Cubs Injury Woes, Cardinals Streaking, Prospect Profile, and Other Bullets

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Cubs Injury Woes, Cardinals Streaking, Prospect Profile, and Other Bullets

Analysis and Commentary, Chicago Cubs News, Cubs Minor Leagues and Prospects

If you missed it this morning, I spent some time ruminating about yesterday’s ugliness for the Cubs, and how we as fans get past those moments.

As part of that process, I mentioned that I doubled up on exercise classes last night, and I knew I’d be feeling it big-time in the morning. Sure enough, I’m incredibly sore all over. Walking is adventurous. But, truth be told, I feel really good. I think mostly I just feel good about how (relatively) maturely I handled my own emotions at a low point in something I care a lot about. I hope you are feeling good about yourself today, too, even if you’re not feeling good about the Cubs.

  • Speaking of which, the Brewers lost again last night, so the Cubs’ lead in the NL Central, despite a brutal week, is still 1.5 games. The rub, though, is that the Cardinals did not lose (thanks in part to a dang rally kitten), which they haven’t done in nearly a week at this point. They are now tied with the Brewers, just a game and a half back of the Cubs. By the end of the night, that could be a single game. Even without Willson Contreras, I still believe the Cubs are the more talented club, but man alive, they sure have to play like it, or they risk being passed by the Cardinals in a season they reasonably thought about selling at the deadline. I … do not want to think about the offseason chatter if that happens.
  • And speaking of Contreras, the morning update on his status is here, if you missed it. Joe Maddon is hopeful that the injury will somehow galvanize the rest of the offense, knowing they will have to pick up the slack (ESPN).
  • And speaking of Contreras’s injury, if he hits the DL, as expected, Victor Caratini will be called back up to resume back-up catching duties. Something I loved to see? After he was sent down, Caratini didn’t go through a period of adjusting to life back on the bus. Instead, he appears to have simply remembered that, yeah, I can rake at this level. Dude is hitting .370/.433/.741 in his seven games since heading back to Iowa.
  • Also: here’s hoping Alex Avila is ready to catch Jon Lester.
  • Buttoning up the crumminess of yesterday’s game: the bullpen allowed two runs to the Giants, and they came one each off of Brian Duensing and Pedro Strop. Strop hadn’t allowed an earned run in 16 appearances. Duensing hadn’t allowed one in 20 appearances. Natch.
  • It will get lost in the wake of the Contreras injury, but I read this as semi-bad news on Addison Russell’s foot injury:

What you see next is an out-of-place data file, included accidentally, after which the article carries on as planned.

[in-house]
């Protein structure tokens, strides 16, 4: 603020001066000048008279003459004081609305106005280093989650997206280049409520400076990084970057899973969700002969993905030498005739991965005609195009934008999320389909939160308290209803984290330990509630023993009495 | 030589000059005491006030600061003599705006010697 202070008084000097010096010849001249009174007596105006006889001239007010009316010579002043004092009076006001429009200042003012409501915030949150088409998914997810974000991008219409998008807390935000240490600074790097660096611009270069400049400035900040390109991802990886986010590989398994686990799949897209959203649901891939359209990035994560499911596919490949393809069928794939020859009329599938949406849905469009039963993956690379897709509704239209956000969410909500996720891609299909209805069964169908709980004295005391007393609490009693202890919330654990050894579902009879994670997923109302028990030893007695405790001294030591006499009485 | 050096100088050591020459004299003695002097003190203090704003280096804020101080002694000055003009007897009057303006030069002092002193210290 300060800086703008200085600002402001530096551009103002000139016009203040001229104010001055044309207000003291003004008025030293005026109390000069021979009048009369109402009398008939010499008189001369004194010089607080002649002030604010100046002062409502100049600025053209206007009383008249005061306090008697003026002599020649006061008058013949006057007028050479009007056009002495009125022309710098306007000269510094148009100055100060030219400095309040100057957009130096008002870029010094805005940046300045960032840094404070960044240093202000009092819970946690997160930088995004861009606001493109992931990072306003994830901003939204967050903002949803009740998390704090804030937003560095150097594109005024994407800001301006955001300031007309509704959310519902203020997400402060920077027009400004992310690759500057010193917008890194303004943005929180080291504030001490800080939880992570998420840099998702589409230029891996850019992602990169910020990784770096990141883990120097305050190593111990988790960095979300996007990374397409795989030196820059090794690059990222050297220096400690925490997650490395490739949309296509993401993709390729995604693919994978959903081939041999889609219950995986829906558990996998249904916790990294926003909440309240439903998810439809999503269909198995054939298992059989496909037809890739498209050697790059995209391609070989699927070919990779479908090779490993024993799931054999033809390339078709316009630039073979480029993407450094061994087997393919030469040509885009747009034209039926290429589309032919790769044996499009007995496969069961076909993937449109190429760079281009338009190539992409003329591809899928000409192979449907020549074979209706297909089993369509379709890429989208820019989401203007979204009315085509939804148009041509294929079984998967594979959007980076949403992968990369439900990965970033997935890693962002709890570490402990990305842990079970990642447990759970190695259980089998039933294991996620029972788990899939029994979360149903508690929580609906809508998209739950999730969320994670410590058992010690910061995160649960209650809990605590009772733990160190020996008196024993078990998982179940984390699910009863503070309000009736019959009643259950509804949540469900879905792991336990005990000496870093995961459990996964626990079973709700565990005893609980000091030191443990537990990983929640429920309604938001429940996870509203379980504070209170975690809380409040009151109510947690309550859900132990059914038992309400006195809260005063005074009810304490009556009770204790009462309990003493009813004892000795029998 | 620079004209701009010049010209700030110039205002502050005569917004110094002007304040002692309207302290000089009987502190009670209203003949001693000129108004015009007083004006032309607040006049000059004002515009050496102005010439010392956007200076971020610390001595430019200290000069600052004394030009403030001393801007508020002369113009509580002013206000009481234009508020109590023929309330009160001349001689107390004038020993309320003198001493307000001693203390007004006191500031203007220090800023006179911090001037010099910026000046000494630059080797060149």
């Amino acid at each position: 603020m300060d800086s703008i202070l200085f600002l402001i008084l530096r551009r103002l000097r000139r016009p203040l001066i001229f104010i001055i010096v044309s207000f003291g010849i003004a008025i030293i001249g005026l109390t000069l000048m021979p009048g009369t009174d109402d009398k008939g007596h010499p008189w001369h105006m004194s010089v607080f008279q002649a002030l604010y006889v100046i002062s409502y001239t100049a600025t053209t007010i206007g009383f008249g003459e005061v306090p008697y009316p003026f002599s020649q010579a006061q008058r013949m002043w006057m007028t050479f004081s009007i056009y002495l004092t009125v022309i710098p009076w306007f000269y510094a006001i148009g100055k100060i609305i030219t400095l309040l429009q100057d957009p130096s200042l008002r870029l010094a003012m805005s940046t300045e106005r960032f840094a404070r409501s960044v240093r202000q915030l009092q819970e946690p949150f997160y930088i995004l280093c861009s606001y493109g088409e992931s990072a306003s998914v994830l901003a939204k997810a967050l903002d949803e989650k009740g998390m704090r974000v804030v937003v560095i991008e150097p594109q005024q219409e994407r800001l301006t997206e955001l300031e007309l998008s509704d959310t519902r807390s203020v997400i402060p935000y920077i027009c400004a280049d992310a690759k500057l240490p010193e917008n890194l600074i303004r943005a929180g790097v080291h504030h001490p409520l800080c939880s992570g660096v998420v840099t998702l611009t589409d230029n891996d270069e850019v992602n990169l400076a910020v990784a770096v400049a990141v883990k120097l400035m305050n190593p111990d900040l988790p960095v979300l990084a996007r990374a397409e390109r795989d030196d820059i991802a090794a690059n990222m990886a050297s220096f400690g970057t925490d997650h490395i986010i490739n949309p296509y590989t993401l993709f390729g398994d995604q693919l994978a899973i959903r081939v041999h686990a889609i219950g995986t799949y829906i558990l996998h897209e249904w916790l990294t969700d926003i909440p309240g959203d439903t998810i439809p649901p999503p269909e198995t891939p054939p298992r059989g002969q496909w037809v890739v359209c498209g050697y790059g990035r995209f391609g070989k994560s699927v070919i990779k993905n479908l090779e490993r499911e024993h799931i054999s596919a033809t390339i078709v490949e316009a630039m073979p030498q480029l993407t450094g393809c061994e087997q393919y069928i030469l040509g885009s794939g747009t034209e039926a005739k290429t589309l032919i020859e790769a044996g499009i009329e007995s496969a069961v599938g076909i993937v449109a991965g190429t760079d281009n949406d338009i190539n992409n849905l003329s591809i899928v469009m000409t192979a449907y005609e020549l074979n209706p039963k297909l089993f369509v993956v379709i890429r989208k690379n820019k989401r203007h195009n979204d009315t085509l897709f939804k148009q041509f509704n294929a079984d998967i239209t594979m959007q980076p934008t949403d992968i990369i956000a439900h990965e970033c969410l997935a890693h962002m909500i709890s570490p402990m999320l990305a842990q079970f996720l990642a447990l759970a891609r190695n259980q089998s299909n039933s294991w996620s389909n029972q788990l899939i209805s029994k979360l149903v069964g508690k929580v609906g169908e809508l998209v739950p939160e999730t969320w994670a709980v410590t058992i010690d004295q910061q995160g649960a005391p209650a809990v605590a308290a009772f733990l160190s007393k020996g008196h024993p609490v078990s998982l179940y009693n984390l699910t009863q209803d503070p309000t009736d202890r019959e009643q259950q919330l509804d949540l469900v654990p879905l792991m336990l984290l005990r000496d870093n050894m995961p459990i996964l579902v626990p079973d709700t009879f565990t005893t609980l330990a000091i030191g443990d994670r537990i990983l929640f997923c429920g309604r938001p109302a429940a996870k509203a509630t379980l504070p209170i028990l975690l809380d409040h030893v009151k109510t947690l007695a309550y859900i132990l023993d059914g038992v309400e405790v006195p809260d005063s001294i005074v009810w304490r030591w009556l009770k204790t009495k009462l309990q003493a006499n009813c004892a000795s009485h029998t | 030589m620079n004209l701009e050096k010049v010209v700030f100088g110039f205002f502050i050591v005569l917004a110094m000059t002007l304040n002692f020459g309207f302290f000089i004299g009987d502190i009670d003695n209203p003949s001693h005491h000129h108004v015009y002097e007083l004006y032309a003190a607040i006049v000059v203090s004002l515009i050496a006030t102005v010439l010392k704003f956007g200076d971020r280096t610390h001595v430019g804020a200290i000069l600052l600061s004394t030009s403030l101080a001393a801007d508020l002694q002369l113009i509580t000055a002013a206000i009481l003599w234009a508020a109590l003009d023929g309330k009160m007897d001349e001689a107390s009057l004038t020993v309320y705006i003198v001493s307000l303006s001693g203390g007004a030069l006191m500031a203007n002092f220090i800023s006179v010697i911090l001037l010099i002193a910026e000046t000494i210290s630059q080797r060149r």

• Russell has been on the DL since August 2, and the Cubs have very much been missing his glove in the overall infield mix. He would have been eligible to return this Sunday in Arizona, but if he’s not going to be back until the latter part of the next homestand possibly, then he might not be back until next weekend, turning his precautionary DL stint into a nearly three-week affair. Here’s hoping he feels ready to go long before that, because Javy Baez is good, but he’s not Russell at short. And Ben Zobrist and Ian Happ are doing their darnedest, but they are not Baez at second.
  • OK, you want to feel good about something: read this profile/analysis on pitching prospect Thomas Hatch, who is having a MUCH better year than the numbers show (and the numbers ain’t bad). More than that, remember the crazy hot run he went on about halfway through the year? He made minor mechanical adjustments at that point, which appear to have taken hold, and further improved his results. Also, remember the circumstances of Hatch’s draft and signing: although he was “only” a third round pick, he was the Cubs’ top overall pick last year after being the Big 12 pitcher of the year. He lasted to the Cubs because he’d missed the previous season with a UCL injury, and then put in a heavy workload in 2016 (teams were understandably concerned about using a high draft pick on a pitcher who might immediately need Tommy John surgery). Further, Hatch was a redshirt sophomore, meaning that he could refuse to sign, and return to college with two more years of eligibility, significantly increasing his leverage. In short, Hatch was always a much better talent than a back of the third round pick – he just came with a whole lot of risk if you pulled the trigger on drafting him. The Cubs took that risk, and so far, they’ve been rewarded for it.
  • The Cubs have set playoff ticket prices for season ticket holders, ranging from $71 in the NLDS to $481 in the World Series (Tribune).
  • The cropped version of that Contreras picture up there that worked perfectly for this post is actually not a sad picture at all:
(Photo by Thearon W. Henderson/Getty Images)
  • There’s a metaphor there, but I’m too tired to come up with it.
  • Take your shot, little dude:


Author: Brett Taylor

Brett Taylor is the Editor and Lead Writer at Bleacher Nation, and you can find him on Twitter at @BleacherNation and @Brett_A_Taylor.